Celebrating Giriama heroine who dared fight the British

Sunday, October 20th, 2019 06:56 |

Prophecies had already been given in Giriamaland, and other parts of Kenya, about the arrival of the British, and the oppression that would come with it. 

Mutara wa Tsatsu, a wee village in Baya, Kilifi county, received another prophesy, too: that a female saviour would arise from amongst them and will stand against the British. Little did they know their saviour would be Mnyazi wa Menza, the only girl in a family of five.

Mnyanzi was born to poor parents in 1860. She later married Dyeka and gave birth to a son they named Katilili. It was from here that her popular name Me Katilili wa Menza came. In Giriama, ‘Me’ means ‘mother of’ and ‘wa’ means ‘of’, so she became Me Katilili daughter of Menza (Mekatilili wa Menza).

Me Katilili’s rebellion against the colonial powers was borne of a nasty experience. Arab slave traders forcibly took one of her brothers, Mwarandu, never to be seen again, leaving the family in pain and anguish. 

“She was with her brothers at a place called Mtsanganyiko. This is where River Rare drains into the Indian Ocean. And this is where they were ambushed and one of her brothers was taken aaway. This act instantly made her grow an irritation and hate towards the British and the rebellion was born,” says Kaya elder, Kazungu wa Hawe Risa.

Kifudu songs Bearded

Besides the loss, she also could not stand how the British made their way into the Giriama sacred lifestyle, changing or replacing the community’s identity. This threat to the Giriama culture and people was unacceptable in her eyes. 

It didn’t matter who towered over her, she was ready to fight and snatch her people from the jaws of the British colonials. Mekatilili swore to fight back no matter what. Even her husband had to accept that she was not an ordinary woman and chose to fully support her in her endeavour. 

At this time, it was difficult for the Giriama to accept a woman leader.  So she decided to use the kifudu dance, which was performed during funerals. Whenever the Mijikenda heard kifudu songs, they knew someone had died, and they gathered to find out who it was and to grieve with the family. 

Mekatilili gathered good female dancers who would easily attract a crowd. Once she saw the crowd was big enough, and that the song had a huge impact on their emotions, she came forward to speak to them about what the British were doing to them, killing their culture and stealing what rightfully belonged to them. She won the hearts of the men slowly, and rose to become a symbol of courage, a voice that refused to be silenced. And when the war, now known a the Giriama uprising or warfare came, she was at the frontline.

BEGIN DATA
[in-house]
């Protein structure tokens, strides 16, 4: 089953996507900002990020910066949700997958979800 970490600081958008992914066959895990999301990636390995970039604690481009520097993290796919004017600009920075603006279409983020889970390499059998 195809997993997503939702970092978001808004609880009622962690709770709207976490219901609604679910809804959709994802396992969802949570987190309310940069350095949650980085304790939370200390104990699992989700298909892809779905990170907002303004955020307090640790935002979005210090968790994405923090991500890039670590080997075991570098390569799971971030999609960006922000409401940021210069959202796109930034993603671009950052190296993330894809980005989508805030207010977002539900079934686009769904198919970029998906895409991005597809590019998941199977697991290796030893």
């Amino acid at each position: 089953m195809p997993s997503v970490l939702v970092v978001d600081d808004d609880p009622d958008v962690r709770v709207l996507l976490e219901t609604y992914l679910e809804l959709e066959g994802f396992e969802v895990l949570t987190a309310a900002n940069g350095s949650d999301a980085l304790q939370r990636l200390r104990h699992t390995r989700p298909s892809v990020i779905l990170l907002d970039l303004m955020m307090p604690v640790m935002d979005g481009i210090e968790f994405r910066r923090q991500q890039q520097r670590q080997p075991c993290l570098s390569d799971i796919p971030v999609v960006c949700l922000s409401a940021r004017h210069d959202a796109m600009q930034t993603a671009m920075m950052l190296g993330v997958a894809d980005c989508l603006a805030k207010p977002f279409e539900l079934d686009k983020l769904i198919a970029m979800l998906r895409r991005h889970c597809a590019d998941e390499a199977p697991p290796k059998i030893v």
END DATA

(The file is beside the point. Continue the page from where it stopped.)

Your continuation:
However, it was not smooth sailing, and the British tried to keep her in check.

“Mekatilili had supernatural powers, too. The British arrested her frequently, but could not keep her in their custody. She would walk past them right back to her people and continue the fight. She was arrested amongst other warriors and taken to Kisii, but they walked back home by foot. It was a very dangerous time. She was arrested again and taken to Meru, and she walked right back home and continued with the fight. The Giriama were winning, but as usual, there is always a betrayer. In this case, it was Wanje wa Mugaya, who sold out their strategies to the British soldiers, who beat them down eventually and forced Mekatilili to retire to Kali ya Papo, where she lived with her husband and children until her death,” explains Kaya elder Vincent Mwachiro. 

Today, the Giriama remember Mekatilili wa Menza with an elaborate festival every August. Started 19 years ago, the festival not only celebrates the heroine, but also acts as a platform to unify or the  Mijikenda people, through dance, cuisine, interactive forums and reviving Giriama history. 

This year’s festival, which was organised by the Malindi District Cultural festival (MADCA), was held at numerous venues such as the Alaskan grounds in Malindi town to Vitengeni and Shakahola, Chakama, where a wall has been erected at a spot where Mekatilili had slapped a British colonial officer.

Mekatilili was not just a human rights activist, but also a role model to many youth from the young Agiriama men and women. 

Maitha Masha, a pro-culture and presenter at Msenangu radio, says the heroine is an icon to the Agiriama culture. 

“Her story is great because it shows how the Giriama people were a part and parcel of the fight for freedom. She is a role model for young people in  Kenya on just how strongly they need to protect their land and not to give way to bullies who want to take over and replace even what is more than physical. Don’t accept to be manipulated. Mekatilili is a story of courage,” he says.

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